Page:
- flashlights, one per pair (or one per child, if you have enough to go around)
- multiple objects to make shadows with
Key Science Concepts
- As you move a light source around an object, the object's shadow moves and its length and shape may change.
Encourage children to use words like flashlight, shine, outline, position, shape, rotate, turn, move, direction, above, behind, and next to. Emphasize science process words like describe, compare, observe, and notice.
Tell children that they are going to change an object’s shadow without moving the object.
- Divide children into pairs (if you have enough flashlights for everyone, have children work individually). Pass out the flashlights and have each child choose an object to use to make a shadow.
- Dim the lights and have one child shine the flashlight on the object. Have children observe and describe the shadow they see. Then ask, How could you change the way this shadow looks without moving your object?
- If children are uncertain what to do, invite them to try moving their flashlight around their object. Ask,
- What happens when you move your flashlight?
- What happens when you hold your flashlight directly above your object? Where does the shadow go?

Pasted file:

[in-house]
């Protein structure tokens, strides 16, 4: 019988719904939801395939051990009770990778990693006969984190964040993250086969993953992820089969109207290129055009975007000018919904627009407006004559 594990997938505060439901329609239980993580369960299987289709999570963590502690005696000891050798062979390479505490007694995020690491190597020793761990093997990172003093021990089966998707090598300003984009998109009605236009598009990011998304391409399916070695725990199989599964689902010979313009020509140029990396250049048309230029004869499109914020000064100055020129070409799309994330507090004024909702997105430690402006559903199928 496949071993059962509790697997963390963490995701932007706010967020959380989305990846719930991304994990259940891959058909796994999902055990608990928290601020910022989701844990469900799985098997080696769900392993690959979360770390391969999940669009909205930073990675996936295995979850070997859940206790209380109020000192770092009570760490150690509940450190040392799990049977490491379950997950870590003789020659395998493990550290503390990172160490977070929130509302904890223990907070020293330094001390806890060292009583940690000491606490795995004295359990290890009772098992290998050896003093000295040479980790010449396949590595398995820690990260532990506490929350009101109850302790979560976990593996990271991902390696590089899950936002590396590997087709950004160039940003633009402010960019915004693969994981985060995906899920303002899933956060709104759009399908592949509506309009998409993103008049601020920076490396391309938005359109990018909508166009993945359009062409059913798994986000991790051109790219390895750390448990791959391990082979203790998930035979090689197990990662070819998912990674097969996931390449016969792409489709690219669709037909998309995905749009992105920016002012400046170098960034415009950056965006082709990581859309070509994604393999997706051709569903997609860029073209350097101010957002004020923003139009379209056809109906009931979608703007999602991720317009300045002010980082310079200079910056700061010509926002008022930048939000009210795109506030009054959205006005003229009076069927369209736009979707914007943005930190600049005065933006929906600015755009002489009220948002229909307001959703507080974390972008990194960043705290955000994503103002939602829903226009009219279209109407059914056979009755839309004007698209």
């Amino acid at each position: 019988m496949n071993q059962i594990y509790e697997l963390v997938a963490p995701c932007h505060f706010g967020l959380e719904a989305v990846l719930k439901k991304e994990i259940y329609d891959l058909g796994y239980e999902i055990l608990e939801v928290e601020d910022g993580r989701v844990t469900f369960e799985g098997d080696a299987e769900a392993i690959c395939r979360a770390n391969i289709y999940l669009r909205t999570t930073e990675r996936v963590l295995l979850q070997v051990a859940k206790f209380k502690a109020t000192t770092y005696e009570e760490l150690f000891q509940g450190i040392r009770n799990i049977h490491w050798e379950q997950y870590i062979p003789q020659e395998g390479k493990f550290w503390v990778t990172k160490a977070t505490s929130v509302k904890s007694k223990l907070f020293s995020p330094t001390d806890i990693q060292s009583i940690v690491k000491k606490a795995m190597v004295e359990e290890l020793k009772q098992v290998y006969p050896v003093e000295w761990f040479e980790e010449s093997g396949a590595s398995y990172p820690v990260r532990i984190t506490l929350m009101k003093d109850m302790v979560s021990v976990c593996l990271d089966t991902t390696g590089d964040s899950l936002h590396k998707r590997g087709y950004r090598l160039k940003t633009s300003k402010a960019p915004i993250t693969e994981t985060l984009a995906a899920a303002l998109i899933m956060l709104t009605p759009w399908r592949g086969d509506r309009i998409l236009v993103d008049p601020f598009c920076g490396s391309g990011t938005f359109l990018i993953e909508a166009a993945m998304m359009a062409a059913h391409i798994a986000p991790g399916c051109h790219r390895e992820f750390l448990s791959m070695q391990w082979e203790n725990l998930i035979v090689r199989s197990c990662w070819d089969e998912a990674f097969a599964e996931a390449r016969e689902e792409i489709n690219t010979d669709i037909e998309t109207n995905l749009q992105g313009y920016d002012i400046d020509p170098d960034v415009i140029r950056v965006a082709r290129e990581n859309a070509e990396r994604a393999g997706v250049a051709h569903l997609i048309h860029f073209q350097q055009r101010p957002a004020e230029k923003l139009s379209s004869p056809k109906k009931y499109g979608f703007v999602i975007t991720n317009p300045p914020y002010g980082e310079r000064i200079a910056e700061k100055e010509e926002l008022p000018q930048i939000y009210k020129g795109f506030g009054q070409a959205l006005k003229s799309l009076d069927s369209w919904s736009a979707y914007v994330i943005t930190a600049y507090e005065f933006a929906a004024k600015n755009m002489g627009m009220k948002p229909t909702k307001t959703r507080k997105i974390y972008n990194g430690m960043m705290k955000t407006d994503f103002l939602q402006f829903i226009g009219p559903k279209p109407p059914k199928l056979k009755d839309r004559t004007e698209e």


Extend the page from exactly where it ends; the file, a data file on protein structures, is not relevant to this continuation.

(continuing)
- How can you create the longest shadow without moving or touching your object? The shortest shadow?
- Then have the pair of children switch roles, having the partner shine the flashlight on an object.
- Take photos of the shadows that the children make during this activity to display later in the Shadow Museum.
Reflect and Share
Gather children to discuss how they were able to change their shadows. Ask,
- How did you change your object’s shadow using only your flashlight? What changes were you able to make?
- Did the changes you saw in your object’s shadows remind you of any changing shadows we saw outside last week? How? What was the same about how these shadows changed? What was different?
Add any new ideas to the “How a Shadow Changes” chart.